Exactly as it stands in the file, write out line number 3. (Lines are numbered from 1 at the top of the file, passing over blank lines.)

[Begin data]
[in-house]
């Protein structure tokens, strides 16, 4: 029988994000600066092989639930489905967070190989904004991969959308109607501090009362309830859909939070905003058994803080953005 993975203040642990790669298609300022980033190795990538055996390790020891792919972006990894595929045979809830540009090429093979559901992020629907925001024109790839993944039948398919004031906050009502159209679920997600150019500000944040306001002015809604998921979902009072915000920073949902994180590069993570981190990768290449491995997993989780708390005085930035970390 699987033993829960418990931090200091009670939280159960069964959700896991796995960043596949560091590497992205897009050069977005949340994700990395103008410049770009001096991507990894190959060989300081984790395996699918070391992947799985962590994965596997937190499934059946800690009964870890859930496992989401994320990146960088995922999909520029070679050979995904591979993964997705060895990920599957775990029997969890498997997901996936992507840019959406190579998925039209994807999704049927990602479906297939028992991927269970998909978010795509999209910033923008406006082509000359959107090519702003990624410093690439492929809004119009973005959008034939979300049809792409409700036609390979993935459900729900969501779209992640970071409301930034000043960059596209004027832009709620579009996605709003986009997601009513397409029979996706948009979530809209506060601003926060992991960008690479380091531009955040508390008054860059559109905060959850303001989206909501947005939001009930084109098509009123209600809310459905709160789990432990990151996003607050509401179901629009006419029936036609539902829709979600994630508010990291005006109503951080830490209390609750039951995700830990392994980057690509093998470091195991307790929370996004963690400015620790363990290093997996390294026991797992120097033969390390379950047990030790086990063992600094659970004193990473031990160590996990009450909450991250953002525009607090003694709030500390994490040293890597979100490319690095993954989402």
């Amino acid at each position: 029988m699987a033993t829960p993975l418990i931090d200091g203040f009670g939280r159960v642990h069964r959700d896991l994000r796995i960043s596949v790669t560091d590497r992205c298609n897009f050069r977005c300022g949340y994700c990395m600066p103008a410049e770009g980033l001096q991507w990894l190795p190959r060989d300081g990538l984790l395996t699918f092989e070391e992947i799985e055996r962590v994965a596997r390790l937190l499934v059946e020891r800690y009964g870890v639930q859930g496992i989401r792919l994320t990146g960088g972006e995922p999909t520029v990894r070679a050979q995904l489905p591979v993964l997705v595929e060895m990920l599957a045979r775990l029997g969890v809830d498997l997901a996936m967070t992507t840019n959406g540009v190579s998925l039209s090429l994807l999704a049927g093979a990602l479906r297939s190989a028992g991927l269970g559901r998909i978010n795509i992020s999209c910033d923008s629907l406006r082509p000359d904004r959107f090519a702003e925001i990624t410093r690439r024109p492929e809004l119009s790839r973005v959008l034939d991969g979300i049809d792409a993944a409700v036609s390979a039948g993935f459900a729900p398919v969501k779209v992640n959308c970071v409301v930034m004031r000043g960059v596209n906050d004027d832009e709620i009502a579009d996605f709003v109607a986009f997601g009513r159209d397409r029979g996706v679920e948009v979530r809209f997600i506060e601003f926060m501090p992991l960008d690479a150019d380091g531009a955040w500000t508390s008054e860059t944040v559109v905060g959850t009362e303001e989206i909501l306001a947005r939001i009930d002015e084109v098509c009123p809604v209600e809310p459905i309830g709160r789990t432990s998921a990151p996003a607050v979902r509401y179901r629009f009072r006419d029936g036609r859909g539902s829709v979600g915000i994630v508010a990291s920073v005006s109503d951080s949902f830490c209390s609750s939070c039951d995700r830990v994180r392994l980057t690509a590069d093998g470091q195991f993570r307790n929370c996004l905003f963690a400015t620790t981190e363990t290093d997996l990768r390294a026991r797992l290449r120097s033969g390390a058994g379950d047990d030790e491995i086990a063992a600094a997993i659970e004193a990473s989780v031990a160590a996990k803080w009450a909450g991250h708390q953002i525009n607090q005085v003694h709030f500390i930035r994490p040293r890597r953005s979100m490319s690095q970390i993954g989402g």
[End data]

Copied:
């Amino acid at each position: 029988m699987a033993t829960p993975l418990i931090d200091g203040f009670g939280r159960v642990h069964r959700d896991l994000r796995i960043s596949v790669t560091d590497r992205c298609n897009f050069r977005c300022g949340y994700c990395m600066p103008a410049e770009g980033l001096q991507w990894l190795p190959r060989d300081g990538l984790l395996t699918f092989e070391e992947i799985e055996r962590v994965a596997r390790l937190l499934v059946e020891r800690y009964g870890v639930q859930g496992i989401r792919l994320t990146g960088g972006e995922p999909t520029v990894r070679a050979q995904l489905p591979v993964l997705v595929e060895m990920l599957a045979r775990l029997g969890v809830d498997l997901a996936m967070t992507t840019n959406g540009v190579s998925l039209s090429l994807l999704a049927g093979a990602l479906r297939s190989a028992g991927l269970g559901r998909i978010n795509i992020s999209c910033d923008s629907l406006r082509p000359d904004r959107f090519a702003e925001i990624t410093r690439r024109p492929e809004l119009s790839r973005v959008l034939d991969g979300i049809d792409a993944a409700v036609s390979a039948g993935f459900a729900p398919v969501k779209v992640n959308c970071v409301v930034m004031r000043g960059v596209n906050d004027d832009e709620i009502a579009d996605f709003v109607a986009f997601g009513r159209d397409r029979g996706v679920e948009v979530r809209f997600i506060e601003f926060m501090p992991l960008d690479a150019d380091g531009a955040w500000t508390s008054e860059t944040v559109v905060g959850t009362e303001e989206i909501l306001a947005r939001i009930d002015e084109v098509c009123p809604v209600e809310p459905i309830g709160r789990t432990s998921a990151p996003a607050v979902r509401y179901r629009f009072r006419d029936g036609r859909g539902s829709v979600g915000i994630v508010a990291s920073v005006s109503d951080s949902f830490c209390s609750s939070c039951d995700r830990v994180r392994l980057t690509a590069d093998g470091q195991f993570r307790n929370c996004l905003f963690a400015t620790t981190e363990t290093d997996l990768r390294a026991r797992l290449r120097s033969g390390a058994g379950d047990d030790e491995i086990a063992a600094a997993i659970e004193a990473s989780v031990a160590a996990k803080w009450a909450g991250h708390q953002i525009n607090q005085v003694h709030f500390i930035r994490p040293r890597r953005s979100m490319s690095q970390i993954g989402g």